Euthanasia is another challenging topic. Is it okay to pull the plug?
The first issue is our motivation. If we are the one helping to euthanise a sentient being, why are we doing it? Are we doing it to remove their suffering, or to remove our anxiety around witnessing that suffering? Who are we trying to benefit, and why do we think it brings benefit? These kinds of questions help to reveal hidden motivations that can guide us through this complex issue. It’a also imperative to realize that people rarely ask for euthanasia when their needs are met. If someone is feeling loved and valued, and has their physical symptoms managed, they generally won’t ask to be euthanised.
There is a difference between active and passive euthanasia. Active euthanasia is actively ending a life, and the tradition is clear on this: Don’t do it. Even though the motivation may be to end suffering, and that does soften the karmic consequences, active euthanasia still has significant karmic repercussions (The Tibetan Book of the Dead, translated by Francesca Fremantle and Chogyam Trungpa, page 78).
Active euthanasia, however well intentioned, is based on two fundamental misconceptions. The first is that experience ends with death. Although the purpose of euthanasia is to end suffering, not all suffering ends with death. Because we mistakenly identify mind with brain, we assume the mind dies when the brain dies. But mind continues. As we have seen when the body drops away at death, mind becomes reality. If the mind of the dying person was filled with suffering, that experience can initially be amplified. The physical pain from a diseased body disappears but the suffering within the mind can spike. So the harsh reality is that euthanasia can increase suffering rather than end it (Journey of the Mind, by Thrangu Rinpoche, page 110). It’s like going to sleep full of bad thoughts. Our chances of having a terrifying nightmare, an experience far worse than the thoughts that seeded it, are high. Because of the law of proximate karma, the momentum of the last thoughts before death re-arises in the post-death bardos.
The second misconception is that the suffering that precedes death has no meaning. It seems rational for a dying person to ask, “Why should I have to endure this pain if the only way out is death? I’m going to die anyway. Why should I suffer so much?” But suffering can have great meaning and purpose. The suffering around death can be seen as the purification and exhaustion of past negative karma. That’s exactly what death is, the exhaustion of past negative karma. This view can generate a new way to understand and transform our suffering, so that we bear it consciously.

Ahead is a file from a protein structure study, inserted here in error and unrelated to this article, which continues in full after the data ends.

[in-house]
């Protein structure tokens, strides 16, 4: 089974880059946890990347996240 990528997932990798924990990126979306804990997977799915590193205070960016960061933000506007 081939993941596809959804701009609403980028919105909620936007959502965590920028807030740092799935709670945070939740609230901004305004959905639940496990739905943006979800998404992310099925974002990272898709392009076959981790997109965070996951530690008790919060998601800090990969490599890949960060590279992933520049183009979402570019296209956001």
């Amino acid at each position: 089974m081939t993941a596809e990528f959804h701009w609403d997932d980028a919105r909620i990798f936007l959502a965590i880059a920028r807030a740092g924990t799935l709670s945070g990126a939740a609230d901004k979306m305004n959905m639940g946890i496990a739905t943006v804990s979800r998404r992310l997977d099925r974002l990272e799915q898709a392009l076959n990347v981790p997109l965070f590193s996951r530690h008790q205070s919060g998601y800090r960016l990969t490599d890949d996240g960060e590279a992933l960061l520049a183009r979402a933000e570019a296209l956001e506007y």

To attain enlightenment we must purify karma in one of two ways: through meditation or through experience. We can view the suffering in life – and death – as the purification of karma through experience. Someone who endures suffering with equanimity is making the best of a difficult situation, purifying karma, and progressing along the spiritual path. We should let karma run its natural course. A precious opportunity, however painful, is lost through active euthanasia.
The Dalai Lama says:
Your suffering is due to your own karma, and you haver to bear the fruit of that karma anyway in this life or another, unless you can find some of purifying it. In that case, it is considered better to experience the karma in this life as a human where you have more abilities to bear it in a better way, than, for example, an animal who is helpless and can suffer even more because of that.
Instead of trying to end suffering by prematurely ending a life, we should end our inappropriate relationship to suffering. Suffering comes when we contract around the pain and lose our perspective. With a proper relationship, the pain remains, but it’s softened and infused with new meaning. Instead of resisting the pain, which only exaggerates it, we can embrace the pain and, ironically, prevent the suffering. We can practise equanimity.
Once again, putting hardship into perspective allows us to relate to it properly. Pack your bitter experience into a small mind and it gets concentrated. It hurts. Make your mind as big as the sky, and that same experience is instantly diluted.
Passive euthanasia is allowing someone to die a natural death. If someone is in a coma with no hope of recovery, or kept alive by artificial means, then most teachers allow the removal of those means and the ensuing natural death. There comes point where there’s no need to prolong life and incur unnecessary emotional and financial burdens.
With the advent of palliative medicine, which doesn’t try to cure the illness but instead lessens its hardship, fewer people need to opt for euthanasia.Through palliative care and the proper view, we can transform a difficult death into a spiritual practice.
 Extracts selected by Len Warren from Preparing to Die by Andrew Holocek, Snow Lion: Boston, 2013 Page 262. The Pure Land of the Indestructible Buddha Inc. http://purelandcentre.org , email@example.com
with Sue Lee & Len Warren 4 October 2019